Though intended for small farmers large farm holding companies are the ones who benefit by using the extra money from the federal government to drive out small farmers and buying up the land. Due to loopholes companies which have nothing to do with agriculture get these subsidies too. Click here to see the companies that get the most subsidies.
Wealthy individual with big estate homes on lands that used to be farms.
The farm payments are based on land calculations that were done in 1981. So owners collect subsidies even when they planted timber on the farm land as long as they do not develop it.
Farmers and landowners benefited from the 1996 law whether their land once grew wheat, corn, cotton or any of the other subsidized crops. But nowhere is the impact more evident than in the sunbaked Texas rice country that spreads southwest from Houston to the Colorado River and east to the Gulf of Mexico.
In 1981, the Texas rice belt extended over about 600,000 acres. By last year, USDA records show, the amount of planted rice had shrunk to 202,000 acres, partly because landowners were able to get farm payments even if no rice was grown on their land.
In fact, so many landowners and farmers are collecting money on their former rice lands -- $37 million last year alone -- that the acres no longer used for rice outnumber the planted ones.
From the Washington Post - Bill Moyer expose on farm subsidies
As for the actual farmers who rent these these rice lands in Texas, the landowners still receive the subsidy payments. Some of these landowners canceled the lease to farmers who grow rice because money for just keeping the land paid them more. When the laws changed and the actual farmers got the payment the landowners simply raised the rent.
In 2004, the property was sold to Shin Shan Chu, an elderly investor who lives in Vancouver, Canada. Once a year, Bailey, who still grows rice on part of the 4,000 acres, cuts a $25,000 check and sends it to Chu, whom he has never met.
Reached by telephone, Chu said he hoped to eventually "develop some residential buildings there. It's very nice land, very flat, very close to the city."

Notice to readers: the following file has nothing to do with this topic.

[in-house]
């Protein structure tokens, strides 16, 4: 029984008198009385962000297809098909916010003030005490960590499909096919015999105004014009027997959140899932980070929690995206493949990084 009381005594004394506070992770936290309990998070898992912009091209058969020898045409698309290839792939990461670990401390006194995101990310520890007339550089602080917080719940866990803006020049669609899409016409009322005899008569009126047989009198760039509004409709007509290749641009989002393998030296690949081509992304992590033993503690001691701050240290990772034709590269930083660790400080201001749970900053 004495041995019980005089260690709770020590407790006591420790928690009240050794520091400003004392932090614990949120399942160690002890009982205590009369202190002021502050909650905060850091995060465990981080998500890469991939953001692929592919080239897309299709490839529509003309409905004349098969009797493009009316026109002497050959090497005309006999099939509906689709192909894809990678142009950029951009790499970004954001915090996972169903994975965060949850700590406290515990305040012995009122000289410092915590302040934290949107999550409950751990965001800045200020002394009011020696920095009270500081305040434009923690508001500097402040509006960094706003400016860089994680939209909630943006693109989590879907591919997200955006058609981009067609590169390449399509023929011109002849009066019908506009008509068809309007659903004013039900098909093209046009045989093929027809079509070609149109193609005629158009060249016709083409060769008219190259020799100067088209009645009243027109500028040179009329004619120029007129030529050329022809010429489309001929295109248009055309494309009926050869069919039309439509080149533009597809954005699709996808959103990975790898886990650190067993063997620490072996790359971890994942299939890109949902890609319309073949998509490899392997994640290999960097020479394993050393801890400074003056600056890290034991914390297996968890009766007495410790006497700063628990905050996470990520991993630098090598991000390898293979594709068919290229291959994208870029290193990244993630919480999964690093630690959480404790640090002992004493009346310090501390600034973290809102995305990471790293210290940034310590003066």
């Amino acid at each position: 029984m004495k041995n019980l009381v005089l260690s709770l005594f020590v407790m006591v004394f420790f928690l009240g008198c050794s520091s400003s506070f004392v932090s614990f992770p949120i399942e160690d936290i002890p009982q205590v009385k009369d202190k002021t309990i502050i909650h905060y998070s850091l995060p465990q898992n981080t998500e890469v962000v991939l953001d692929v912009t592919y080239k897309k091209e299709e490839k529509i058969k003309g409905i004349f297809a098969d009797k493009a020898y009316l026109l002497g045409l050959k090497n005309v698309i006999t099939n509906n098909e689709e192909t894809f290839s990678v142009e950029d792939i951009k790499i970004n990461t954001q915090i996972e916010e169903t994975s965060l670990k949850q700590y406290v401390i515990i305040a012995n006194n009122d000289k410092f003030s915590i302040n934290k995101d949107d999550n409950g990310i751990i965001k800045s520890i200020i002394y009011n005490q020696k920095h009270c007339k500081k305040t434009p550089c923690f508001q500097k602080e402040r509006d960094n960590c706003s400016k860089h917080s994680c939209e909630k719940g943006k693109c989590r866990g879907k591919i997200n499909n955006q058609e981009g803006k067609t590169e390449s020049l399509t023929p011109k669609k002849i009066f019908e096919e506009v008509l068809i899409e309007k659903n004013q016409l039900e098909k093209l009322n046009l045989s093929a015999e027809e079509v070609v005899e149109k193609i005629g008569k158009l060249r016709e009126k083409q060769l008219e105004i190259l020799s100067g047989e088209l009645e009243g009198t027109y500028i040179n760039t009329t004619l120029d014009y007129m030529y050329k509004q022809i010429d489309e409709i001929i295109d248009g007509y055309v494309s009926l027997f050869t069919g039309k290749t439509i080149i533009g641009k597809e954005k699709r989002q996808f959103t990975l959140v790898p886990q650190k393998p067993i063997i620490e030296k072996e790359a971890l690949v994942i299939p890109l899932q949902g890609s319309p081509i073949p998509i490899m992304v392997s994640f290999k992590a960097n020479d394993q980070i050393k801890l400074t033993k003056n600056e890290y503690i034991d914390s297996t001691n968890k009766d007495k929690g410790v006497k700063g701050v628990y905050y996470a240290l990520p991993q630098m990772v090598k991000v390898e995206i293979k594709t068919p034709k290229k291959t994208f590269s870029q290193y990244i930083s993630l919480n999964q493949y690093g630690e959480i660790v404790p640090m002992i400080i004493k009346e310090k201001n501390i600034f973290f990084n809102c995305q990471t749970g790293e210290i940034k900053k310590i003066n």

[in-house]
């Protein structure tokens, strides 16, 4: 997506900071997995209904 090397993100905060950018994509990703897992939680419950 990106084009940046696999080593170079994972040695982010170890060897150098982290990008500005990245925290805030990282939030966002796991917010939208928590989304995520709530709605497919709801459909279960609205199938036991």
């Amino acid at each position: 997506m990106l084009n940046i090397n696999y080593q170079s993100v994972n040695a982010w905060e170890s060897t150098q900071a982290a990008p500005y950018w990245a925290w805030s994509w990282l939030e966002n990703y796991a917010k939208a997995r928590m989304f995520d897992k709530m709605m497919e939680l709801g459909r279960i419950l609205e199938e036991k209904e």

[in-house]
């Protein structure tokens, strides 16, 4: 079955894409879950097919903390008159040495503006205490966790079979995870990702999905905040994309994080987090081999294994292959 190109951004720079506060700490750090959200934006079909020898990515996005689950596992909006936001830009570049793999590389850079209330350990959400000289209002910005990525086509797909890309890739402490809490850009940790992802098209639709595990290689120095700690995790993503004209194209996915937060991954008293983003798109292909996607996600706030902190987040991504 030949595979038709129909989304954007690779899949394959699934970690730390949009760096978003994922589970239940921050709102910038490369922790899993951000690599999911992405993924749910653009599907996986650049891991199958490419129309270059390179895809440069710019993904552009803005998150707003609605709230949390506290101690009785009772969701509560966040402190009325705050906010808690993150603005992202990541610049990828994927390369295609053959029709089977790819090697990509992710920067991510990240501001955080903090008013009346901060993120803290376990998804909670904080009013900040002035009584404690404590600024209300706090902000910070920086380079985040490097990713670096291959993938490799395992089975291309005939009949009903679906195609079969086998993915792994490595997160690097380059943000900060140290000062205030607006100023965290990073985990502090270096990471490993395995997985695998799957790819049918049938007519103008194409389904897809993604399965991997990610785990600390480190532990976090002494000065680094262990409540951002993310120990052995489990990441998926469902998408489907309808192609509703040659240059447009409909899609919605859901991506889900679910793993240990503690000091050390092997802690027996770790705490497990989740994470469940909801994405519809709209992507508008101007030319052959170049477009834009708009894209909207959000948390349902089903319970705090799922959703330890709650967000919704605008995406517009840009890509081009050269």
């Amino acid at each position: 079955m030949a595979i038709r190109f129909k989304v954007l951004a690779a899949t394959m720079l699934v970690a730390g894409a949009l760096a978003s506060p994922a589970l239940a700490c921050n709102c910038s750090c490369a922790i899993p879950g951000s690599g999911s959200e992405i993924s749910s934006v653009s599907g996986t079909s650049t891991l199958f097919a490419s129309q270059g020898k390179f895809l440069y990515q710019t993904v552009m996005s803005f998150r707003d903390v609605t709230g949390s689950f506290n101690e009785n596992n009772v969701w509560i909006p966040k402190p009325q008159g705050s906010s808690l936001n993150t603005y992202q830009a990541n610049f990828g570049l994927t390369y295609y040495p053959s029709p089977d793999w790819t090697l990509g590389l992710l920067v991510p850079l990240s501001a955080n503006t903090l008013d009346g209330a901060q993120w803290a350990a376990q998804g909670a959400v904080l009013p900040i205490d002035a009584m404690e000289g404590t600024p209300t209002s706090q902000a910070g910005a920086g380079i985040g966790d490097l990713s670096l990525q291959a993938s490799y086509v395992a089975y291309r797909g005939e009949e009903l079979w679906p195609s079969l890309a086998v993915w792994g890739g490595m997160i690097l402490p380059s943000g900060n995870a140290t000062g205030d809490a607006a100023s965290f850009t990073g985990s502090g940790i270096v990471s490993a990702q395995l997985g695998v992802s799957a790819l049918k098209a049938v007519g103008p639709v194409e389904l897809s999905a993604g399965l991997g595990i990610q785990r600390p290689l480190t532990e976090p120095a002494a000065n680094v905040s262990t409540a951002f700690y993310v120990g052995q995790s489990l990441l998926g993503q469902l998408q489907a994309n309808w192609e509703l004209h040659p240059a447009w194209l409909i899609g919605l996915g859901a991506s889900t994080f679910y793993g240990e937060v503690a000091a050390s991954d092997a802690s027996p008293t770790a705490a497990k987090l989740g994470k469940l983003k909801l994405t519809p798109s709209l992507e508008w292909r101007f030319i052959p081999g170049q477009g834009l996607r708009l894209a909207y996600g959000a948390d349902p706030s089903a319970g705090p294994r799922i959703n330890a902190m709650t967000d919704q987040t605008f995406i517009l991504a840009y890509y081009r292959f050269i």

Chu, who also owns and leases 17,000 acres of farmland in west Texas, grew up in mainland China and Taiwan, worked in electronics and moved to Vancouver 36 years ago. He described himself as nearly 80.
"It's just an investment," he said of his farm holdings. "I'm waiting for the money."
If you are interested in learning more I strongly encourage to spend some time and look over this website.
References:Agricultural Subsidy Programs - by David Sumner
About Current Farm Subsidies
The struggles and problems that farmers face even in the face of so much money being spent by the governments is truly incredible.
Giving these Puy Lentils a try has been a long time project. Finally got some at an organic store, the speciality about this store is they sell organic products but the prices are in par with the regular stores. Decided to pair them with some whole wheat couscous. And these must be the prettiest lentils around.
Moroccon spiced couscous
1. 2 Cups Whole Wheat couscous
2. 2 Cups water
3. 1 tbsp Moroccon spice blend (any spice will work or leave it out)
4. 2 tbsp olive oil
5. 1 tsp salt.
1. In a sauce pan, mix in the oil,salt and spice blend and bring to a boil. Switch off the heat.
2. Pour in the couscous and let it sit for 5-10 minutes. Fluff with a fork.
Puy Lentils with tomatoes
1. 1 Cup Puy Lentils
2. 1/2 cup sliced onions (I used yellow onions)
3. 1/2 cup chopped tomatoes
4. 2 garlic crushed
5. 3 fresh Red/green chilies slit
6. 3 garlic cloves crushed and chopped
7. handful of coriander leaves (optional, did not add them)
8. 2 tsp red chili powder + 1 tsp cumin seeds
9. salt to taste
1. Cook the lentils to soft not mushy they should still hold their shape with plenty of water. (add as much water depending on how runny or thick you want it cooked)
2. In a pan heat oil, add the cumin seeds followed by the onions and garlic, saute till soft.
3. Add the slit chilies and saute for a minute more.
4. Add the tomatoes and let them cook till soft.
5. Add the cooked lentils along with the water and salt, let it boil for 5-6 minutes.
Serve over the couscous.